When kids turn 18 and they’re in foster care still, they “age out” of foster care, meaning they’re on their own. Unfortunately, there are many risks for youth who age out of care. According to the National Foster Youth Institute, 20 percent of children who reach the age of 18 and were in foster care will become homeless immediately. Additionally, only half of the kids who age out of foster care will have gainful employment by age 24. About 25 percent of kids who age out don’t graduate from high school and can’t pass their GED. Even if kids who age out do want to go on to college, “there is less than a 3% chance for children who have aged out of foster care to earn a college degree at any point in their life.” Plus, about 70 percent of the girls aging out of foster care become pregnant before they turn 21.

Aging out is a real issue as these kids have no permanency and no family to fall back on for help. They’re left on their own with not enough to manage. However, the statistics in NCFA’s press release showed that “the number of youth who aged out of care fell a significant 11% in just the past year. At 17,844, the number of emancipated youth is now the lowest since FY 1998, which was the first year that data was collected by the AFCARS report.”

This is hugely significant for kids in foster care. The fewer kids who age out without any permanency, the better. NCFA noted that the number of youth aging out has fallen because more efforts are being put into finding families for older youth in care. Also, there is a push by many states for foster care services to extend to 21 years old. In the NCFA report, they advocate for extending services in all states past 18 years old. They noted that this would “better support these young people as they transition into adulthood. Without the support of a family, these services are vital.”

How to Become a Foster Parent

There is a definite need for more foster parents. Many children across the United States need a home, so whether you’re interested in taking care of kids temporarily or permanently, there are kids you could help.

Of course, there are a few requirements you will have to meet to qualify for becoming a foster parent. Generally speaking (although you should check with your state specifically), these are some requirements that you may run across when applying to be a foster parent:

 - You need to be over 21 years old

- You can usually be married or single

- You can usually rent or own your home

- Each foster child usually needs their own space; they may be able to share a room with one of your other children, but that should be checked with a social worker

- Need to have an income that can support adding a foster child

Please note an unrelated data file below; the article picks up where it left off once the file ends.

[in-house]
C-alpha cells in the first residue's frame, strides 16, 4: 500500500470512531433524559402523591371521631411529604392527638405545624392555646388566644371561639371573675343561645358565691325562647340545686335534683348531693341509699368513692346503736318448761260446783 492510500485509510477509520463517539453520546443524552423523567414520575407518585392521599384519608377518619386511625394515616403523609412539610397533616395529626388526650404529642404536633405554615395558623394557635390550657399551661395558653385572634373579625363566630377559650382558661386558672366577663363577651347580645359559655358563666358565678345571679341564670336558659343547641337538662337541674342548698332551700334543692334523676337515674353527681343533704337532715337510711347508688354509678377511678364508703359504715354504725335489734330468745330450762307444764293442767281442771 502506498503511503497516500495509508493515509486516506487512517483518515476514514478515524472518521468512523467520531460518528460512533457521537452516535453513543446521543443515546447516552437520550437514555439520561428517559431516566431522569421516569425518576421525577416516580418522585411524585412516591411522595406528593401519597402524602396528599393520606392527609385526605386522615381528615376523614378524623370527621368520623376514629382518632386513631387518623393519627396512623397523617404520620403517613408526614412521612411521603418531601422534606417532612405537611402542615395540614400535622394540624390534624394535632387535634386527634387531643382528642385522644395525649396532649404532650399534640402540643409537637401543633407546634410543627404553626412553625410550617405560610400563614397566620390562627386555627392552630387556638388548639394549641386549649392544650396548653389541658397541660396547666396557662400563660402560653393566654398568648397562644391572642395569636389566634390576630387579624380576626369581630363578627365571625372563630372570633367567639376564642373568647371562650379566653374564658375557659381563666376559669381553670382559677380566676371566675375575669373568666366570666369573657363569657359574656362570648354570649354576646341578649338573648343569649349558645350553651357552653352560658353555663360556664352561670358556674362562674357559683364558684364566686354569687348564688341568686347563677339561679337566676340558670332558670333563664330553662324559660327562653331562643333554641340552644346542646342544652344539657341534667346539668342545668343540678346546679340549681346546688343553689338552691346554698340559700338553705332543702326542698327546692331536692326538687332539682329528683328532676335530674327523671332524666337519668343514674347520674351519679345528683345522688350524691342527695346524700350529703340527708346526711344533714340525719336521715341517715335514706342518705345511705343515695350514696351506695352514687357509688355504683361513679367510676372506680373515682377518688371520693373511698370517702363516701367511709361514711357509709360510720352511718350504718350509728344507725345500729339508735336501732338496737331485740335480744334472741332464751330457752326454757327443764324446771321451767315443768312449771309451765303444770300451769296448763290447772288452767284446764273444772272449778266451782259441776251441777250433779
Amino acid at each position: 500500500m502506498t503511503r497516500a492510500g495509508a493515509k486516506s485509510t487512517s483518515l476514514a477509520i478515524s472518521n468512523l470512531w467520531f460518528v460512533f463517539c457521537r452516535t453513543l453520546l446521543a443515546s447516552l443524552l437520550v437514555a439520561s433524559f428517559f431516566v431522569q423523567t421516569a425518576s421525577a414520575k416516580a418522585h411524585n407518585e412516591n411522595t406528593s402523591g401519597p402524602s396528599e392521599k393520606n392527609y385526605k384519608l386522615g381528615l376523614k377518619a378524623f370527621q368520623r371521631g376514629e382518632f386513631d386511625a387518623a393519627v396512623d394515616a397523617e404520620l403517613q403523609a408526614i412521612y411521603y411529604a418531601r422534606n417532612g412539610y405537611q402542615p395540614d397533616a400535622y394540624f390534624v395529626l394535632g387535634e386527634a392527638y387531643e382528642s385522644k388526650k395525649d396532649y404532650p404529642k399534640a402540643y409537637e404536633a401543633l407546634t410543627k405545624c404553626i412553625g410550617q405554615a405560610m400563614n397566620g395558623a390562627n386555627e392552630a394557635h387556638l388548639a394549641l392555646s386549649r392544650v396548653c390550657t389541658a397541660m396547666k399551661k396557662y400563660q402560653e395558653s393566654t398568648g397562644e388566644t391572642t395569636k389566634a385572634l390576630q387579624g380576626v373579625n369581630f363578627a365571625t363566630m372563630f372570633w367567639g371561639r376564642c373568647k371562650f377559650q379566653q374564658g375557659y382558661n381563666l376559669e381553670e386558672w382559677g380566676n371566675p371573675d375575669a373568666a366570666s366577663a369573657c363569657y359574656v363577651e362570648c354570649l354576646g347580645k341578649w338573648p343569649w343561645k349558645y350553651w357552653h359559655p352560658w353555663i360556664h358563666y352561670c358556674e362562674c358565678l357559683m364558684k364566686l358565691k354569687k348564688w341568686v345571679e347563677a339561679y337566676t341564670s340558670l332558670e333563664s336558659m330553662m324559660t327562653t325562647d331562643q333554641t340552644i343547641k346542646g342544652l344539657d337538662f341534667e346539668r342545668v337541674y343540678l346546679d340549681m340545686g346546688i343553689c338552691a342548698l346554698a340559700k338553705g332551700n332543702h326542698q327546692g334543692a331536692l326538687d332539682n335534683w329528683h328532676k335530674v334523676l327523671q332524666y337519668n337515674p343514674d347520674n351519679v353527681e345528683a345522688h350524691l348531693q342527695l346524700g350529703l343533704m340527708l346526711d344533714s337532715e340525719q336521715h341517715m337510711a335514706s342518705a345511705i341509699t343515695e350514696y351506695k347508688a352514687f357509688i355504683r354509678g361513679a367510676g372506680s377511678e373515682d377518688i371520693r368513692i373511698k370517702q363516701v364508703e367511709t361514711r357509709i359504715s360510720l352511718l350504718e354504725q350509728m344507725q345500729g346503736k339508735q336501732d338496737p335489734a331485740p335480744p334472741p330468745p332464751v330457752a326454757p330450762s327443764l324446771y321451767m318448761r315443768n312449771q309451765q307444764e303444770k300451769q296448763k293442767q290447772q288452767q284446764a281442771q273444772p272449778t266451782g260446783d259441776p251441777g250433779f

Again, ensure you check with your county and state requirements so you know you qualify.

If you qualify, one of the next big steps will most likely be foster care training. Training prior to having a foster child in your home is hugely important. Even if it isn’t required in your state, you should truly consider undertaking some training so you’re more prepared.

Children in foster care often have trauma from their neglect or abuse. They may also have different medical needs you have to adjust to. Overall, parenting and caring for foster kids is completely different and the state may prohibit certain methods of discipline as well. Make sure to talk to your social worker and get advice on parenting and handling children from foster care.

After doing some training, you may be required to complete a home study, although it does depend upon the state. A home study usually includes background checks, interviews, a physical visit, and clearances. It is usually a lot of paperwork but the social worker wants to work with you so you can qualify to help the children. Just be upfront with them, and during the physical visit, make sure you abide by any state requirements. For example, if all outlets need child safety covers, make sure those are on.

We have many resources you can refer to when looking for help to prepare for your home study, such as “What does a home study involve?” and “Surviving Your Home Study Guide.”

If you pass your home study and all the training then you’re well on your way to fostering.

When you are receiving your very first placement, don’t be afraid to say no. Yes, there are many children who need homes. However, if you accept a placement that you feel will not work with your family, you may just end up hurting your own family and having to move the child from your home later on because they weren’t the right fit.

Choose a child you feel you can handle. Of course, you most likely won’t be entirely ready for when you first have a child come because there’s a lot to learn from experience. But don’t try to take in a child you think you won’t be able to care for well at all just because you feel you have to take them in. As you get more experience, you may be more prepared to take on more difficult placements, but don’t feel pressured to rush into highly difficult placements unless you truly feel ready.

Fostering is a wonderful and difficult journey so be prepared.

Conclusion

The NCFA press release shows that there is still a long way to go to improve things for children in foster care, but in most areas, there is positive progress.

If you feel the call to foster or adopt, please do. You can help continue the positive progress by taking in the children who need homes. Many states need a lot more foster parents to help with the thousands of children in the foster care system.

If you feel fostering or adopting is not for you at this time, please help those who are fostering and adopting. They need support from people in their community to continue their hard work.

A positive change can continue as people band together to help those children who are in the foster care system.